It was Teachers Appreciation Week this week, and I’m not sure I’ve ever sent more than a note to a teacher before. This year, though, I decided to write each of our boys’ homeroom teachers a letter telling them exactly how grateful I am for each of them.
Our family transitioned to a new school in the fall, and I was very worried. Did I hide it well? At all? No? Well, the experience has definitely exceeded my expectations.
Writing to my younger son’s second grade teacher brought me to tears. He has made such amazing strides this year. Much of that is because of the resources that are available to him at his school. But a big part of it is that the teachers he has encountered believe in him. They understand him. They celebrate him. And he is thriving.
You can read his note above yourself.
Tomorrow our second grader receives his First Communion. I’m so excited for him.
He seems to be both excited and nervous, which I think is a perfectly normal way to feel the night before receiving Jesus in the Eucharist for the first time.
I reminded him tonight that Jesus is even more excited about tomorrow than he is.
I am both excited and nervous for our little boy and for our celebration afterward, which could absolutely be better organized, but not if it’s happening in May, which is the Month of Everything. I am not sure I should be waiting until tomorrow to do everything at the last minute, but I wouldn’t want to skip writing quick takes to make a veggie tray. And those, like quick takes, are always best made the same day.
At some point this week I decided we had to serve an enormous sub. Daniel loves Italian cold cut subs, and having a sub that is almost as big as he is somehow seemed like a fantastic idea—to him and me, that is. And that’s why we’re having a 3-foot sub at his party.
Our azaleas are blooming just in time for this weekend! I can’t wait to see whether I can get some nice photos of the boys—and especially our First Communicant—in front of the beautiful flowers.
And hooray for a great forecast! It means we will miss out on the guests with baseball games, but it also means that the children can play outside, if they want to. And that tends to work well for the children and the adults.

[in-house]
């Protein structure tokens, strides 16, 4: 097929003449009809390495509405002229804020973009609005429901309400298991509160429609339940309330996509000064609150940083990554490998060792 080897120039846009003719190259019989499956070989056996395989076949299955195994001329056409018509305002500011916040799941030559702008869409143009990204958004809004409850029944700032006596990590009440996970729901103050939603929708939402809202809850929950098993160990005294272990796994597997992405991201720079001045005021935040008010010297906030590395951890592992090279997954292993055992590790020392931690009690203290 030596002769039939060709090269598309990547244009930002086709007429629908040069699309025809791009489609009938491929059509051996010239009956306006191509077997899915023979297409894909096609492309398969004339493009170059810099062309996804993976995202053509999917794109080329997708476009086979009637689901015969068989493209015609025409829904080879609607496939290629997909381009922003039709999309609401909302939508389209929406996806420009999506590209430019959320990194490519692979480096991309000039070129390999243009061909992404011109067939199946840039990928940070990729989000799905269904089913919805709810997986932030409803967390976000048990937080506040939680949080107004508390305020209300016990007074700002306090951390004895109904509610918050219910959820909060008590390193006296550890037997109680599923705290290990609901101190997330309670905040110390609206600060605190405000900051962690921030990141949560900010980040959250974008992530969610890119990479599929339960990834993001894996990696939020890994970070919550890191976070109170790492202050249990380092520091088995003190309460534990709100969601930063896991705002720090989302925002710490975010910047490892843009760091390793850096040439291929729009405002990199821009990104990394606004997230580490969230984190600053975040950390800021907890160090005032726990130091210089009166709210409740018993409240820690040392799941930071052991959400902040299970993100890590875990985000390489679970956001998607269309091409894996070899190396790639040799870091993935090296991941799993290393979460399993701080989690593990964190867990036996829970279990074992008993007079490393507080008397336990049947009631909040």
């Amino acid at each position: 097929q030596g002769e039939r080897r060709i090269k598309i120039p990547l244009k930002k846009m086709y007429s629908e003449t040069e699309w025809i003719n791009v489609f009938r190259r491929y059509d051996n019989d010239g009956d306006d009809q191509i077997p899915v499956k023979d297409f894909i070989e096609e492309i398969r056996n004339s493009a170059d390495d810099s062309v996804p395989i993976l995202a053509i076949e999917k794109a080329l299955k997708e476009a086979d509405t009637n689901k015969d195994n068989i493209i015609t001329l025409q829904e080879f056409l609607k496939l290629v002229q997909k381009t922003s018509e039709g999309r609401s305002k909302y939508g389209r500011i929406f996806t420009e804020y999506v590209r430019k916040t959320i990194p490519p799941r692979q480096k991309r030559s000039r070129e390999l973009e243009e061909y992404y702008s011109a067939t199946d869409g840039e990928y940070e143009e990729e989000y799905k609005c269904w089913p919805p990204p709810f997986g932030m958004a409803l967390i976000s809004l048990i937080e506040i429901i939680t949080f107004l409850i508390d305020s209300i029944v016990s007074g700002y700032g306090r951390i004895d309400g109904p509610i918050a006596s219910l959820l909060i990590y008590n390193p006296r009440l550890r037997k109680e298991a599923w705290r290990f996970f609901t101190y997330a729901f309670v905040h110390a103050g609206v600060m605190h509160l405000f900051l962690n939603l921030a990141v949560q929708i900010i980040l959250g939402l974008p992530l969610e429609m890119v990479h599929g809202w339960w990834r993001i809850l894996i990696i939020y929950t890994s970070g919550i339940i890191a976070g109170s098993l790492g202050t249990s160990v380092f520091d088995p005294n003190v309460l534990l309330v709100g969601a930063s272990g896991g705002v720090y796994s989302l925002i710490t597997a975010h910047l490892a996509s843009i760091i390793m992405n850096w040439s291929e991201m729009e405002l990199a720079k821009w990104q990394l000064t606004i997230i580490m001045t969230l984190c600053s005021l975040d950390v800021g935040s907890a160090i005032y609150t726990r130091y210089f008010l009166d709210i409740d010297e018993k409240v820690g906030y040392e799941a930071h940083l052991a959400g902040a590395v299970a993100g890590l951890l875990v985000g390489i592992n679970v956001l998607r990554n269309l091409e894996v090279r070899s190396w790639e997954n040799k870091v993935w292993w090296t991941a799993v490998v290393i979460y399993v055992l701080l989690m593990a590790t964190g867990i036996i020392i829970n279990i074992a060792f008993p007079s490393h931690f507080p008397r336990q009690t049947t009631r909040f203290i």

The other day when our fourth grader was playing a video game on the Wii, he sounded upset. I listened to him for a while and tried to ignore the video-game-playing agony, but finally I gave up.
“If it’s making you so upset, maybe you should stop playing,” I said.
“Mom,” he said. “Just because something is frustrating doesn’t mean you should stop doing it.”
I can’t argue with that.
All the grocery stores seem to have s’mores displays right now. I don’t know whether that’s because everyone is camping or using fire pits all of a sudden. We aren’t doing either, but I figured we could make s’mores somehow at home.
It turns out you can make them in the microwave in about 10 seconds. Daniel couldn’t believe his luck.
I’m sure s’mores taste better when made with marshmallows toasted over a campfire, but these were fast, easy, and not all that messy. Daniel told me they were “epic.”
We had our last day of faith formation last Sunday, complete with an ice cream party. My favorite part was when—at the direction of the program leader—the children in each class gathered around their teachers and prayed over them. It was so sweet and touching to listen to their little voices praying for me.
I don’t know how much of an impact my co-teacher and I have had on our group this year, but I like to think we have planted a few seeds that will take root. It has been so wonderful to watch our second grade class grow. And tomorrow some of them will receive the Eucharist for the first time with my son.
I can’t wait.
You can find more quick takes at This Ain’t the Lyceum. And if Mother’s Day is a difficult day for you in any way, please know that you will be in my prayers this weekend.